Not sure how this didn't get more completely answered previously.
Bitcoin has not sent the full block as the primary propagation method for a couple years now, see BIP 152. What gets sent is the block header, 6 bytes per transaction, and the coinbase transaction. Optionally, additional transactions may be sent that the sender predicted the receiver won't know.
The very short hash is possible because the hash is salted distinctly by each transmitting node. This makes it impossible for an attacker to intentionally create collisions, and any collisions that happen by chance get 'routed around' in network propagation by virtue of the fact that blocks just flow faster on links where there wasn't a collision.
Because this message is so small BIP152 is able to frequently eliminate one round trip by not performing an INV. So the fact that an extra roundtrip is sometimes needed to fill in missing transactions only leaves it with the same number of round trips as the original protocol.
There is also fibre which unconditionally reduces the transmission to 0.5 round-trips, but at a cost of wasting a considerable amount of bandwidth. For fast links this is the fastest thing to do.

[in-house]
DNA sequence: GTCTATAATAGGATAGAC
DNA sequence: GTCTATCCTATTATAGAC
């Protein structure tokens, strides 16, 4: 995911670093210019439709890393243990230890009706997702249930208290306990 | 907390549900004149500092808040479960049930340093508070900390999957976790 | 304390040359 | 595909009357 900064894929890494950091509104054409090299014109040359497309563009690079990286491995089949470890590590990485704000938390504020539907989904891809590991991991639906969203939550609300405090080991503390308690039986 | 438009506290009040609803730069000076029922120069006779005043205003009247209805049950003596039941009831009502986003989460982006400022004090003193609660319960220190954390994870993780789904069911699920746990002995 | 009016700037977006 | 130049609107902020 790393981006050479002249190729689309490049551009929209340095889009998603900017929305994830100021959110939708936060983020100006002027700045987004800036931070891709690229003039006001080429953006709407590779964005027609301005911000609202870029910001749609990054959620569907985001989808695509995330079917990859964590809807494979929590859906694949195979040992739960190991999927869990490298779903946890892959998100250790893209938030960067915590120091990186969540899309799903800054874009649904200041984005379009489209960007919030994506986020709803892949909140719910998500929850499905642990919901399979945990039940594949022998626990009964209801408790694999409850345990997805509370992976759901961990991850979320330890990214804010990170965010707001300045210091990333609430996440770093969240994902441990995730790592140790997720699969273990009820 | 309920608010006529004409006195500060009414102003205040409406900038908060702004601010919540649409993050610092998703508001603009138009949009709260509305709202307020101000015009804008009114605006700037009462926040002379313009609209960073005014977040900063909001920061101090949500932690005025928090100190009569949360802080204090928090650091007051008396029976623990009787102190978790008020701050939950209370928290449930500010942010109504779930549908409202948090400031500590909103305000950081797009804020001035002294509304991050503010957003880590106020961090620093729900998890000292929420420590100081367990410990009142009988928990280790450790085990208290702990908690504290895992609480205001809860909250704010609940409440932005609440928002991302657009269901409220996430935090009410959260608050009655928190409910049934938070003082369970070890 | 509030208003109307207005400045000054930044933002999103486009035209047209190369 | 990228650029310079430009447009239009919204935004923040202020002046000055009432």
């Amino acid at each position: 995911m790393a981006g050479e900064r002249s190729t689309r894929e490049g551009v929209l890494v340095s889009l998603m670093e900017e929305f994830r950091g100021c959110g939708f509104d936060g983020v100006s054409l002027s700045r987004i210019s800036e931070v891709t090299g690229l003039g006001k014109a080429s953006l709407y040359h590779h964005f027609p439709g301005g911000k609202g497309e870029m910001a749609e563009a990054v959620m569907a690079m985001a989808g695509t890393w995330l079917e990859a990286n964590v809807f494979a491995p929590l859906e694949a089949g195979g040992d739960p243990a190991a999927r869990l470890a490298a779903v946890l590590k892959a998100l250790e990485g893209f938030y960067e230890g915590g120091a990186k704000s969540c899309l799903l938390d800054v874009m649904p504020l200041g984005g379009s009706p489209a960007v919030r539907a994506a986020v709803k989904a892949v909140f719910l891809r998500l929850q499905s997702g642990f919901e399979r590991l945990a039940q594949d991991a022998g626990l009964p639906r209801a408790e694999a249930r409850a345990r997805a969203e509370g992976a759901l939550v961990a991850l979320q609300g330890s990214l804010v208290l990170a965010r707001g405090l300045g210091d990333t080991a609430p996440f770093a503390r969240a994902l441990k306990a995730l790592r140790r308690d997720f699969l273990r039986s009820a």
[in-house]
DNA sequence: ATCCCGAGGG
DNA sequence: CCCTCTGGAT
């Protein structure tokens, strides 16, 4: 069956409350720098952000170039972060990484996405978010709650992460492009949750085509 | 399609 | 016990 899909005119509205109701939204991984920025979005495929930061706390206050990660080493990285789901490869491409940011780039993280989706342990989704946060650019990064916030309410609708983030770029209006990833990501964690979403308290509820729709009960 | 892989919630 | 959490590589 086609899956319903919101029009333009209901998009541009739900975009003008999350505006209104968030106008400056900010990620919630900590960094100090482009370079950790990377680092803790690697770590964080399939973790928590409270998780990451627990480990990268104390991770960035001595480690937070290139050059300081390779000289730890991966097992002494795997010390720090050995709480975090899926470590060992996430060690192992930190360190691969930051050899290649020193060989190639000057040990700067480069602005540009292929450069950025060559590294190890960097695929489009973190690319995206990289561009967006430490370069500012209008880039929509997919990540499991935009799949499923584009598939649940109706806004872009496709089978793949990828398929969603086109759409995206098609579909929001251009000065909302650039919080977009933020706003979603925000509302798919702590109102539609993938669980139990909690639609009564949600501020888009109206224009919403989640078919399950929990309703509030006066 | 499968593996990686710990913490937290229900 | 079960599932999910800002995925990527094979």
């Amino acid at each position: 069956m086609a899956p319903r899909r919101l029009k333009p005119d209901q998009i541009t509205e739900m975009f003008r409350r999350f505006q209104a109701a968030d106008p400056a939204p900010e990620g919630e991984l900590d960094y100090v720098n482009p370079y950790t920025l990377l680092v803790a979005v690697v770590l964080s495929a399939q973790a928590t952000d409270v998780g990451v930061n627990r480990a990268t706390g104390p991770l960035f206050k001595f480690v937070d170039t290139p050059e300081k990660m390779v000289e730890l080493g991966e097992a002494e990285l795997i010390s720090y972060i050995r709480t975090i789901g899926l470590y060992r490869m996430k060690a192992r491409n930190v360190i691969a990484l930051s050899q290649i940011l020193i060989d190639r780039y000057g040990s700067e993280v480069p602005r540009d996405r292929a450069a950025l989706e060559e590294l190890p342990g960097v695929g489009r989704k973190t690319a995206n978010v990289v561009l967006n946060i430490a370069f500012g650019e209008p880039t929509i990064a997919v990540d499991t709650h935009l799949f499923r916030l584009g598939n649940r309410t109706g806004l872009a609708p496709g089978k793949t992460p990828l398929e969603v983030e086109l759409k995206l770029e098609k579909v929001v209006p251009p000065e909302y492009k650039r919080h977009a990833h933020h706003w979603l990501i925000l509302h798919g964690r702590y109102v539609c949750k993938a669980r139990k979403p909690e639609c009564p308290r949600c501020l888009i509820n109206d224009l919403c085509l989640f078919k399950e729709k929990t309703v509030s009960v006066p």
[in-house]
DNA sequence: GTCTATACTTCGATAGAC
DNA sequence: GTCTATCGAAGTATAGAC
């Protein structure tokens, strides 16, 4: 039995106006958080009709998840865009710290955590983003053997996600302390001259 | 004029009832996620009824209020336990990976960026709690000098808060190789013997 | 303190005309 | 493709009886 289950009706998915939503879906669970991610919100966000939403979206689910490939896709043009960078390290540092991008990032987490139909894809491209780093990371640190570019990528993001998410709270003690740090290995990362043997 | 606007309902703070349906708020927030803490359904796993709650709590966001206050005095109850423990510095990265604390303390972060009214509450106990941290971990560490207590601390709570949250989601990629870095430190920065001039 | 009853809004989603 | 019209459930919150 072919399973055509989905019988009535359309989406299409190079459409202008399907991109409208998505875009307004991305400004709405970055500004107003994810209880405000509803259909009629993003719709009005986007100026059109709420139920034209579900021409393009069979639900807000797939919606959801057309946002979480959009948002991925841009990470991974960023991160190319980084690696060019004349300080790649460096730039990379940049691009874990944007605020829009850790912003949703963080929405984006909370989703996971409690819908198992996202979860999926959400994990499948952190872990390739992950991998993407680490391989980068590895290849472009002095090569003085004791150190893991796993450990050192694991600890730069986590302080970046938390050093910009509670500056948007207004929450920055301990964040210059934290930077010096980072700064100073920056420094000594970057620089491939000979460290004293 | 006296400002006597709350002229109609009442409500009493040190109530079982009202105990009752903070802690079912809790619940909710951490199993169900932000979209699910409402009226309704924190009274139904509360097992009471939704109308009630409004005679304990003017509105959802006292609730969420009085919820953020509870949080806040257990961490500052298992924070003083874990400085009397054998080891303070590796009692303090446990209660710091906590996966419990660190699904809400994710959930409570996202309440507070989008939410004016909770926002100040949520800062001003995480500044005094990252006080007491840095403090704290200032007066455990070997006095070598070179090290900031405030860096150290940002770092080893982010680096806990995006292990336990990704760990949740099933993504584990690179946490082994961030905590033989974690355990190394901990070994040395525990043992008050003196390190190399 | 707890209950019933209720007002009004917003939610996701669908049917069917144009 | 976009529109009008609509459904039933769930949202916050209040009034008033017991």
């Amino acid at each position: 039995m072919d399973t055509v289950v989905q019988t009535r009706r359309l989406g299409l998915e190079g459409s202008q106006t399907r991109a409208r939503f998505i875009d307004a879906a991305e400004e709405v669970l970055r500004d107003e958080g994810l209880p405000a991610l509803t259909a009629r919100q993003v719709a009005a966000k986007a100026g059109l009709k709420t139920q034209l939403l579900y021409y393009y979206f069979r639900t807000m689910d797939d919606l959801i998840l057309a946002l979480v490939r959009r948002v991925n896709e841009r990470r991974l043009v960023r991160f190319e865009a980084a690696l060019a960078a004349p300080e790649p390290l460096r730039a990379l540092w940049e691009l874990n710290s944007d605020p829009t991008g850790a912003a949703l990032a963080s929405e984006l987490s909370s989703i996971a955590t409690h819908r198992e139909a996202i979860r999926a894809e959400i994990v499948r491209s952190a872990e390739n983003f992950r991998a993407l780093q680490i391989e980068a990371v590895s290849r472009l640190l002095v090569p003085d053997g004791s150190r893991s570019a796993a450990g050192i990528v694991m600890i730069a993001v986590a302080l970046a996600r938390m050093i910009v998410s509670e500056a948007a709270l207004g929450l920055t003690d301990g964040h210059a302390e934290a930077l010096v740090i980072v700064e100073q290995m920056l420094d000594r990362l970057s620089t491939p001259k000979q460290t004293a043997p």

For the concerns of network security and stability, it isn't just a question of how slow propagation is on average but how slow it can be made by a miner in the first case. BIP152 does a great job on the average, but doesn't actually improve the worst case Also the amount of data in a block also controls the amount of data outside of blocks, at most compact blocks can only reduce the total bandwidth of a node to half over the original scheme.
BIP152's design was selected as a trade-off between many factors-- latency, bandwidth, computational load, implementation complexity. Fibre represents a different tradeoff (favoring the absolute lowest delay instead of less bandwidth). We know how to get blocks down to about 500 bytes typically, with considerably more implementation complexity and computation, but it doesn't seem like there is much cause to do so relative to the importance of improving other areas of the protocol. This is doubly true because these improvements don't help the worst case. I believe FIBRE already achieves very close to the best possible worst case performance.